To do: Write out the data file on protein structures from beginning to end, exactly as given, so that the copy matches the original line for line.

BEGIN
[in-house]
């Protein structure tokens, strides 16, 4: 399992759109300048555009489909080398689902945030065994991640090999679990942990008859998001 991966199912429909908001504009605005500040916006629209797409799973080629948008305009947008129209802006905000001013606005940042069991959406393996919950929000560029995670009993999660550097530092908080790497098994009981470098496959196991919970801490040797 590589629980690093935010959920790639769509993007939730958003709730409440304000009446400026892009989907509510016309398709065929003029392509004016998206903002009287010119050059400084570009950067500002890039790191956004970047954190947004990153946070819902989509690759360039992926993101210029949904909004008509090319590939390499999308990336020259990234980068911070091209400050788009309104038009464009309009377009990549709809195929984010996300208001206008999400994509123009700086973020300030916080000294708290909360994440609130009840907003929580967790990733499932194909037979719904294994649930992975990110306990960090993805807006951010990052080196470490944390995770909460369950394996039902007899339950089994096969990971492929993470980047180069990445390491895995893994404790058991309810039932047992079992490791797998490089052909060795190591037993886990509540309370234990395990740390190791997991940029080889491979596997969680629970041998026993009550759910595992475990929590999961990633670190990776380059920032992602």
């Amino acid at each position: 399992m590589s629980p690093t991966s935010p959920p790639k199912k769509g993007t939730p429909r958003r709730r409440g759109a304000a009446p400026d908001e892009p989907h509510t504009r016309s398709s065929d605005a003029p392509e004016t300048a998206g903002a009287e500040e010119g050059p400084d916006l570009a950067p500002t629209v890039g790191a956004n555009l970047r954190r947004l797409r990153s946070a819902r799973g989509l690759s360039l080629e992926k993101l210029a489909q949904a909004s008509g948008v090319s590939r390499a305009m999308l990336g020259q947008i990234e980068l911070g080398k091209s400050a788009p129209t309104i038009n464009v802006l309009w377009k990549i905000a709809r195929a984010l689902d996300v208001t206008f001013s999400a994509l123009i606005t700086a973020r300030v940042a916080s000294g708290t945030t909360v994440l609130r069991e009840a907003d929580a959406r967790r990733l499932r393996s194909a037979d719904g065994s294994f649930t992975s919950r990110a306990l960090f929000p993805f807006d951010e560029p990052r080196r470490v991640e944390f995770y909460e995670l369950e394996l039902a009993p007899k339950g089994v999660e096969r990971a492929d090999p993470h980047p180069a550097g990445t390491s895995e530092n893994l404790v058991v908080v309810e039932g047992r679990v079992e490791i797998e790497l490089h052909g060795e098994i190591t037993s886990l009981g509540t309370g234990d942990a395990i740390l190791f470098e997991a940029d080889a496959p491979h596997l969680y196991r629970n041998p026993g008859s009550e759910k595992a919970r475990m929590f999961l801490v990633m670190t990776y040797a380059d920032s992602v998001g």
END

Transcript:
[in-house]
């Protein structure tokens, strides 16, 4: 399992759109300048555009489909080398689902945030065994991640090999679990942990008859998001 991966199912429909908001504009605005500040916006629209797409799973080629948008305009947008129209802006905000001013606005940042069991959406393996919950929000560029995670009993999660550097530092908080790497098994009981470098496959196991919970801490040797 590589629980690093935010959920790639769509993007939730958003709730409440304000009446400026892009989907509510016309398709065929003029392509004016998206903002009287010119050059400084570009950067500002890039790191956004970047954190947004990153946070819902989509690759360039992926993101210029949904909004008509090319590939390499999308990336020259990234980068911070091209400050788009309104038009464009309009377009990549709809195929984010996300208001206008999400994509123009700086973020300030916080000294708290909360994440609130009840907003929580967790990733499932194909037979719904294994649930992975990110306990960090993805807006951010990052080196470490944390995770909460369950394996039902007899339950089994096969990971492929993470980047180069990445390491895995893994404790058991309810039932047992079992490791797998490089052909060795190591037993886990509540309370234990395990740390190791997991940029080889491979596997969680629970041998026993009550759910595992475990929590999961990633670190990776380059920032992602």
């Amino acid at each position: 399992m590589s629980p690093t991966s935010p959920p790639k199912k769509g993007t939730p429909r958003r709730r409440g759109a304000a009446p400026d908001e892009p989907h509510t504009r016309s398709s065929d605005a003029p392509e004016t300048a998206g903002a009287e500040e010119g050059p400084d916006l570009a950067p500002t629209v890039g790191a956004n555009l970047r954190r947004l797409r990153s946070a819902r799973g989509l690759s360039l080629e992926k993101l210029a489909q949904a909004s008509g948008v090319s590939r390499a305009m999308l990336g020259q947008i990234e980068l911070g080398k091209s400050a788009p129209t309104i038009n464009v802006l309009w377009k990549i905000a709809r195929a984010l689902d996300v208001t206008f001013s999400a994509l123009i606005t700086a973020r300030v940042a916080s000294g708290t945030t909360v994440l609130r069991e009840a907003d929580a959406r967790r990733l499932r393996s194909a037979d719904g065994s294994f649930t992975s919950r990110a306990l960090f929000p993805f807006d951010e560029p990052r080196r470490v991640e944390f995770y909460e995670l369950e394996l039902a009993p007899k339950g089994v999660e096969r990971a492929d090999p993470h980047p180069a550097g990445t390491s895995e530092n893994l404790v058991v908080v309810e039932g047992r679990v079992e490791i797998e790497l490089h052909g060795e098994i190591t037993s886990l009981g509540t309370g234990d942990a395990i740390l190791f470098e997991a940029d080889a496959p491979h596997l969680y196991r629970n041998p026993g008859s009550e759910k595992a919970r475990m929590f999961l801490v990633m670190t990776y040797a380059d920032s992602v998001g």